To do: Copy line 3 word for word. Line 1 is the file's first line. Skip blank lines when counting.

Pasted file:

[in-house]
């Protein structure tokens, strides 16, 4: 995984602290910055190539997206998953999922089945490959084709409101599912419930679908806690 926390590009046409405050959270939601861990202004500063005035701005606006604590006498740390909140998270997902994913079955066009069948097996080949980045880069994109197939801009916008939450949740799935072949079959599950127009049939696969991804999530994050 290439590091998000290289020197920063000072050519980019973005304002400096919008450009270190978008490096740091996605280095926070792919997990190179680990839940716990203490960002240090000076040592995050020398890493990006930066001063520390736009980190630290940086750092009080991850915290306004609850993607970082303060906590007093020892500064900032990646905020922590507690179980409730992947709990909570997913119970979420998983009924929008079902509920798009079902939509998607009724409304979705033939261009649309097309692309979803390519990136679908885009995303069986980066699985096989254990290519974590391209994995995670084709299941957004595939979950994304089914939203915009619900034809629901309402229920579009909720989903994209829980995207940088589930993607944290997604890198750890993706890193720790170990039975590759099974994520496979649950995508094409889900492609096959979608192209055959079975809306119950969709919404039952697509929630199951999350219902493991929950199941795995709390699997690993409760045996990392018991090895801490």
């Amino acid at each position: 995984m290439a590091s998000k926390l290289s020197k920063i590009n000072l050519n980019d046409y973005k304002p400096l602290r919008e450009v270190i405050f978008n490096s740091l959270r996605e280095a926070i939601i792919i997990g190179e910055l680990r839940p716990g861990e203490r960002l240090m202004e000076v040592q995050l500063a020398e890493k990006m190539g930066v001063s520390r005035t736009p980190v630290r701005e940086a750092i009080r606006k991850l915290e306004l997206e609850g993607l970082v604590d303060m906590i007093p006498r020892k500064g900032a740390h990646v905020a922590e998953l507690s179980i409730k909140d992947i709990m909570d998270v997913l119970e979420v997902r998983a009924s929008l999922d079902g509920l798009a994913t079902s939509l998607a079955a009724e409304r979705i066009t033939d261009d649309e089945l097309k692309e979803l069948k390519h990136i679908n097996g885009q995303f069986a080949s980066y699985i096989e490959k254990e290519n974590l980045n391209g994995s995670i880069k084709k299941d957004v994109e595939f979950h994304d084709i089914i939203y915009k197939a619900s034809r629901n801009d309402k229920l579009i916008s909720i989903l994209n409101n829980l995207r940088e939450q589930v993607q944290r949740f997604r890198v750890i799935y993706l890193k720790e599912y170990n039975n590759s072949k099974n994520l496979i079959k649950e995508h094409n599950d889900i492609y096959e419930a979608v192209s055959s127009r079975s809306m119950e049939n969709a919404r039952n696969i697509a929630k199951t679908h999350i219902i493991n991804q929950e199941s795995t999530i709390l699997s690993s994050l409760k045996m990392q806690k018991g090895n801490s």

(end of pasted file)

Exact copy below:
């Amino acid at each position: 995984m290439a590091s998000k926390l290289s020197k920063i590009n000072l050519n980019d046409y973005k304002p400096l602290r919008e450009v270190i405050f978008n490096s740091l959270r996605e280095a926070i939601i792919i997990g190179e910055l680990r839940p716990g861990e203490r960002l240090m202004e000076v040592q995050l500063a020398e890493k990006m190539g930066v001063s520390r005035t736009p980190v630290r701005e940086a750092i009080r606006k991850l915290e306004l997206e609850g993607l970082v604590d303060m906590i007093p006498r020892k500064g900032a740390h990646v905020a922590e998953l507690s179980i409730k909140d992947i709990m909570d998270v997913l119970e979420v997902r998983a009924s929008l999922d079902g509920l798009a994913t079902s939509l998607a079955a009724e409304r979705i066009t033939d261009d649309e089945l097309k692309e979803l069948k390519h990136i679908n097996g885009q995303f069986a080949s980066y699985i096989e490959k254990e290519n974590l980045n391209g994995s995670i880069k084709k299941d957004v994109e595939f979950h994304d084709i089914i939203y915009k197939a619900s034809r629901n801009d309402k229920l579009i916008s909720i989903l994209n409101n829980l995207r940088e939450q589930v993607q944290r949740f997604r890198v750890i799935y993706l890193k720790e599912y170990n039975n590759s072949k099974n994520l496979i079959k649950e995508h094409n599950d889900i492609y096959e419930a979608v192209s055959s127009r079975s809306m119950e049939n969709a919404r039952n696969i697509a929630k199951t679908h999350i219902i493991n991804q929950e199941s795995t999530i709390l699997s690993s994050l409760k045996m990392q806690k018991g090895n801490s």